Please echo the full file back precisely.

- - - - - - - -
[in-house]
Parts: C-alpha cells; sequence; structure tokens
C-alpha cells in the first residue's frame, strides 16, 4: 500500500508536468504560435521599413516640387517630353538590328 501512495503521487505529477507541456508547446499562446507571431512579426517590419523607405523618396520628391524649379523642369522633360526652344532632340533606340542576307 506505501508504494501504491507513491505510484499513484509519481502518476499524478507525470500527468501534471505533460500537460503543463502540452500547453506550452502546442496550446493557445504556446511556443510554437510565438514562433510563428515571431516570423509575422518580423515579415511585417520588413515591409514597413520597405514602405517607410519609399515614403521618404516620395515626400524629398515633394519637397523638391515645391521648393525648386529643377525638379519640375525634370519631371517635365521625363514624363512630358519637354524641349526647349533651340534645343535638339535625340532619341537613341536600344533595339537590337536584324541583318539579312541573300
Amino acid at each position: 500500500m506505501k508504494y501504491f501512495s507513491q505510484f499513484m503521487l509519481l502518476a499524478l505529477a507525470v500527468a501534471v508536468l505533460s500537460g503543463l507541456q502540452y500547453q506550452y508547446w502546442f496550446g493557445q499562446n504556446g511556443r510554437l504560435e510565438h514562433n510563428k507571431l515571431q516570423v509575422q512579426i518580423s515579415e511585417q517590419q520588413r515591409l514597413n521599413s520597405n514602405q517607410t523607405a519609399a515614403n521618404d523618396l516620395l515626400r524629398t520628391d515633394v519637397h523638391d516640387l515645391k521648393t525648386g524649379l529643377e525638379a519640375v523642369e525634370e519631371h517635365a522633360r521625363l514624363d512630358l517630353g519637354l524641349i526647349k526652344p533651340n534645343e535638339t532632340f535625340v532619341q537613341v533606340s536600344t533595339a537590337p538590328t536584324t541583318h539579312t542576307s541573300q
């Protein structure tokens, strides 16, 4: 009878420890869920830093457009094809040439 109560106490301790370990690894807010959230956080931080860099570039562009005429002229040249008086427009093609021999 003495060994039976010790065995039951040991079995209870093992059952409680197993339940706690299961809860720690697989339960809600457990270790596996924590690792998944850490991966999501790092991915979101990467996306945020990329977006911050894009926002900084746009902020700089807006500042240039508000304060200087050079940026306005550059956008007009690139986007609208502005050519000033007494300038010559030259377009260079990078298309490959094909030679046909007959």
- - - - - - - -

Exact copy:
[in-house]
Parts: C-alpha cells; sequence; structure tokens
C-alpha cells in the first residue's frame, strides 16, 4: 500500500508536468504560435521599413516640387517630353538590328 501512495503521487505529477507541456508547446499562446507571431512579426517590419523607405523618396520628391524649379523642369522633360526652344532632340533606340542576307 506505501508504494501504491507513491505510484499513484509519481502518476499524478507525470500527468501534471505533460500537460503543463502540452500547453506550452502546442496550446493557445504556446511556443510554437510565438514562433510563428515571431516570423509575422518580423515579415511585417520588413515591409514597413520597405514602405517607410519609399515614403521618404516620395515626400524629398515633394519637397523638391515645391521648393525648386529643377525638379519640375525634370519631371517635365521625363514624363512630358519637354524641349526647349533651340534645343535638339535625340532619341537613341536600344533595339537590337536584324541583318539579312541573300
Amino acid at each position: 500500500m506505501k508504494y501504491f501512495s507513491q505510484f499513484m503521487l509519481l502518476a499524478l505529477a507525470v500527468a501534471v508536468l505533460s500537460g503543463l507541456q502540452y500547453q506550452y508547446w502546442f496550446g493557445q499562446n504556446g511556443r510554437l504560435e510565438h514562433n510563428k507571431l515571431q516570423v509575422q512579426i518580423s515579415e511585417q517590419q520588413r515591409l514597413n521599413s520597405n514602405q517607410t523607405a519609399a515614403n521618404d523618396l516620395l515626400r524629398t520628391d515633394v519637397h523638391d516640387l515645391k521648393t525648386g524649379l529643377e525638379a519640375v523642369e525634370e519631371h517635365a522633360r521625363l514624363d512630358l517630353g519637354l524641349i526647349k526652344p533651340n534645343e535638339t532632340f535625340v532619341q537613341v533606340s536600344t533595339a537590337p538590328t536584324t541583318h539579312t542576307s541573300q
């Protein structure tokens, strides 16, 4: 009878420890869920830093457009094809040439 109560106490301790370990690894807010959230956080931080860099570039562009005429002229040249008086427009093609021999 003495060994039976010790065995039951040991079995209870093992059952409680197993339940706690299961809860720690697989339960809600457990270790596996924590690792998944850490991966999501790092991915979101990467996306945020990329977006911050894009926002900084746009902020700089807006500042240039508000304060200087050079940026306005550059956008007009690139986007609208502005050519000033007494300038010559030259377009260079990078298309490959094909030679046909007959």